Literacy and Anti-Literacy Laws
Literacy and Anti-Literacy Laws
During the antebellum period in the United States, anti-literacy laws were a major strategy used by southern plantation owners to dehumanize and control the enslaved black population. Anti-literacy laws were an extension of the infamous slave codes, which governed a plethora of activities, including slaves' interactions with non-slave-owning citizens. Louisiana's slave codes, for example, made it illegal for a "slave to be party in a civil suit or witness in a civil or criminal matter against any white person" (Davis 1845, p. 1). In addition, they prevented the enslaved black population from owning property or traveling alone without the written permission of their masters, and made it legal for any "freeholder" to discipline a slave in the absence of his or her master (Davis 1845, p. 1). Mississippi's slave codes allowed for the sale of any "negro or mulatto in the state who cannot show himself entitled to freedom", p. 2). Alabama's slave codes made it illegal for "free persons of color" to interact with "negro slaves" without the written permission of the master, and it imposed a punishment of fifteen lashes for the first offense and thirty-nine lashes for each subsequent offense (Davis 1845, p.2).
Anti-literacy laws were a natural extension of the slave code system, preventing the enslaved black population from learning how to read in any form (Rush 1773, p. 17). This was important for obvious reasons: Making it illegal for black people to learn to read and write reinforced the notion that Africans were inferior to whites. In the antebellum South, literacy was a sign of intellectual development and, potentially, social mobility—in fact, many white southerners were illiterate, so it was imperative to prevent the blacks from learning to read in order to maintain the myth of white supremacy. Learning to read gave the enslaved access to important information; plantation owners were afraid of the barrage of abolitionist literature flooding the South. News of recent slave insurrections and arguments against slavery as an institution were of particular concern (Carroll 1938, p. 166).
Anti-literacy laws varied from state to state. Virginia slave codes, for instance, required that "any slave or free person of color found at any school for teaching, reading or writing by day or night" could be whipped, at the discretion of a judge, "no more than twenty lashes" (Davis 1845, p. 3). Any white person found teaching "free coloured persons or slaves" to read could be fined between $10 and $100 and serve up to two months in jail. Mississippi state law required a white person to serve up to a year in prison as "penalty for teaching a slave to read" (Davis 1845, p. 2). South Carolina law made it illegal for "any assembly of slaves or freed persons of color to meet in secret or a confined space for mental instruction" (Davis 1845, p. 3).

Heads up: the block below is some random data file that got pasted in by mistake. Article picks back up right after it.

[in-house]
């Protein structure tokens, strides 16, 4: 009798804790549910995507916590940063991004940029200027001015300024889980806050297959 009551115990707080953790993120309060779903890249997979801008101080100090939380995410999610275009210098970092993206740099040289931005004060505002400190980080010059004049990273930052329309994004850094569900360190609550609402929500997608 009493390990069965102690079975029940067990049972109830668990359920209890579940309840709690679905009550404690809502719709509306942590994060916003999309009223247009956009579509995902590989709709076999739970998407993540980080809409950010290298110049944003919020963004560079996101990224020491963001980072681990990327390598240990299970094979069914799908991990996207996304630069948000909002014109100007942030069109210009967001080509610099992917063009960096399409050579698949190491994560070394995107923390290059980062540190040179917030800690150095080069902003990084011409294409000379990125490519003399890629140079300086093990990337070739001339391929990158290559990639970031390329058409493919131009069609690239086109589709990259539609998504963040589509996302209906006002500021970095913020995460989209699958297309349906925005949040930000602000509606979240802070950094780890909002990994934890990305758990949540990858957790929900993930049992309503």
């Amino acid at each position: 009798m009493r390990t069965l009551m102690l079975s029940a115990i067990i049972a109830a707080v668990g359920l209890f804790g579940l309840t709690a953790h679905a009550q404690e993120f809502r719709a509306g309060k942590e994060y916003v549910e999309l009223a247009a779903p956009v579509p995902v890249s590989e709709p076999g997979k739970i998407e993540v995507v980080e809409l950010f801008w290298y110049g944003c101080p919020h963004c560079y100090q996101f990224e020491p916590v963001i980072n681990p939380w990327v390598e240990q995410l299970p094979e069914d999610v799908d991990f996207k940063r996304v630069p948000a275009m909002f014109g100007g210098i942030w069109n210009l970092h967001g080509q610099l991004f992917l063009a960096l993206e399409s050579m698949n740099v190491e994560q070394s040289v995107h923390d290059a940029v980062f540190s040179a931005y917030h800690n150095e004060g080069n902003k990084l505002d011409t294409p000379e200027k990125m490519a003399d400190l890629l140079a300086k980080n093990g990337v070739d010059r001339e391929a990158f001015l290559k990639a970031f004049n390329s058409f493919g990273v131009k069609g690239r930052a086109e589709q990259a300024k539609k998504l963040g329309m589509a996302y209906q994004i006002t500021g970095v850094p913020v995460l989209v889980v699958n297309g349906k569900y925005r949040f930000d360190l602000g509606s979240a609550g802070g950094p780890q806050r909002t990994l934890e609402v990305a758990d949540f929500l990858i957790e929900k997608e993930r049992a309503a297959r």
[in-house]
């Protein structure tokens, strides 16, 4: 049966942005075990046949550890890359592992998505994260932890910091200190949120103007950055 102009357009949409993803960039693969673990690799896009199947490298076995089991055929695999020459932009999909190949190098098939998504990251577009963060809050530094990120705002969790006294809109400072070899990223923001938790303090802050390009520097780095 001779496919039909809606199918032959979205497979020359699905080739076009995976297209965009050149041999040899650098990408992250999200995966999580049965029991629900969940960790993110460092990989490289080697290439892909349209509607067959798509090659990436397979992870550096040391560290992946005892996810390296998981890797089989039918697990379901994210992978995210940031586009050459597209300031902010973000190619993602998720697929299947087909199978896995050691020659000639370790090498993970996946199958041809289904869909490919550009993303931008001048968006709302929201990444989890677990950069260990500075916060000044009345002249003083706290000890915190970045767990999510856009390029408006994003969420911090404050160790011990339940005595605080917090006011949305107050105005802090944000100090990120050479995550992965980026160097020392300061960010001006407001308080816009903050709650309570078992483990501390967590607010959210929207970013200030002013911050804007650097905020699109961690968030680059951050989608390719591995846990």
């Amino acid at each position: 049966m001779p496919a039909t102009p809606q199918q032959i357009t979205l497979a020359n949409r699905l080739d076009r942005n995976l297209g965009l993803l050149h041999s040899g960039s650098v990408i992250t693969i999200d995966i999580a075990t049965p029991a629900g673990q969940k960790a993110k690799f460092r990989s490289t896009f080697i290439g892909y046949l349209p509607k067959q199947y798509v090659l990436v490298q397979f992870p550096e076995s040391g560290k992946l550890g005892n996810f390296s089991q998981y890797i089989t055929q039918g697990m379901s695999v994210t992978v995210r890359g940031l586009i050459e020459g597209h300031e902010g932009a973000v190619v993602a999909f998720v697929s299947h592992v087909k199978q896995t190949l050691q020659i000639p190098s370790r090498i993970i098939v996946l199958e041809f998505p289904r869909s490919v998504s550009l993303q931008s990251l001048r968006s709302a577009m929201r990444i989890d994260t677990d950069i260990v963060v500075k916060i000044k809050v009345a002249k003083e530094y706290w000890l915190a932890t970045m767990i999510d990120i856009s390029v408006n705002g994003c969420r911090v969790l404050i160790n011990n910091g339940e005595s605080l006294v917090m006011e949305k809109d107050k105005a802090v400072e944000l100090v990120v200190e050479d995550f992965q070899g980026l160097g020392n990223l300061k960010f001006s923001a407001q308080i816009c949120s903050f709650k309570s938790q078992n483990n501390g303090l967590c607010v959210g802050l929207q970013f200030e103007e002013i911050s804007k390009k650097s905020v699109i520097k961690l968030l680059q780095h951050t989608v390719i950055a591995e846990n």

Despite attempts by plantation owners to prevent black people from learning how to read and write, multiple strategies emerged within the black community to counter their efforts. Slaves who worked as house servants took advantage of their proximity to the plantation owner's family by participating secretly or indirectly in the reading and writing lessons given to the master's children by private tutors. In addition, because house servants often acted as surrogate parents to the master's children, the children sometimes secretly taught them to read and write. In some cases, slave masters allowed blacks to learn to read the Bible as part of a broader process of civilizing a primitive species. This often involved the recitation of slave catechisms, which were constructed by white plantation owners and pastors to teach a version of Christianity that justified slavery, obedience to one's master as a sign of righteousness, and the inherent inferiority of black people as descendants of the infamously cursed Ham. Less frequently, on larger plantations, slave masters and overseers instructed chosen house servants to read and write to help with record keeping. Most often, though, slaves learned in secret, away from the watchful eyes of the plantation owner and overseer. Frequently, house servants then instructed field hands, young adults instructed elders, and parents instructed children.
In the North, where chattel slavery had been abolished in the first quarter of the nineteenth century, free African Americans created institutions to eliminate illiteracy in the black community. One of the most popular strategies was the formation of literary societies such as the Theban Literary Society of Pittsburgh, the African American Female Intelligence Society of Boston, and the New York-based African Clarkson Society. Toward the end of the antebellum period literary societies served as forums for debating, strategizing, and developing propaganda that advocated the abolishment of southern slavery. Frequently, communities and organizations such as the Quakers and the American Anti-Slavery Society lent political and financial support to these efforts. This historical process produced great African American authors and works such as Phillis Wheatley's Poems on Various Subjects, Religious and Moral (1773), David Walker's radical antislavery document Walker's Appeal (1829), and Frederick Douglass's Narrative of the Life of Frederick Douglass (1845).
Carroll, Joseph Cephas. Slave Insurrections in the United States, 1800–1865. Boston: Chapman and Grimes, 1938.
Davis, Edward M. Extracts from the American Slave Code, 3rd ed. Philadelphia: Philadelphia Female Anti-Slavery Society, 1845.
Rush, Benjamin. An Address to the Inhabitants of the British Settlements in America, upon Slave-Keeping. Philadelphia: J. Dunlap, 1773.
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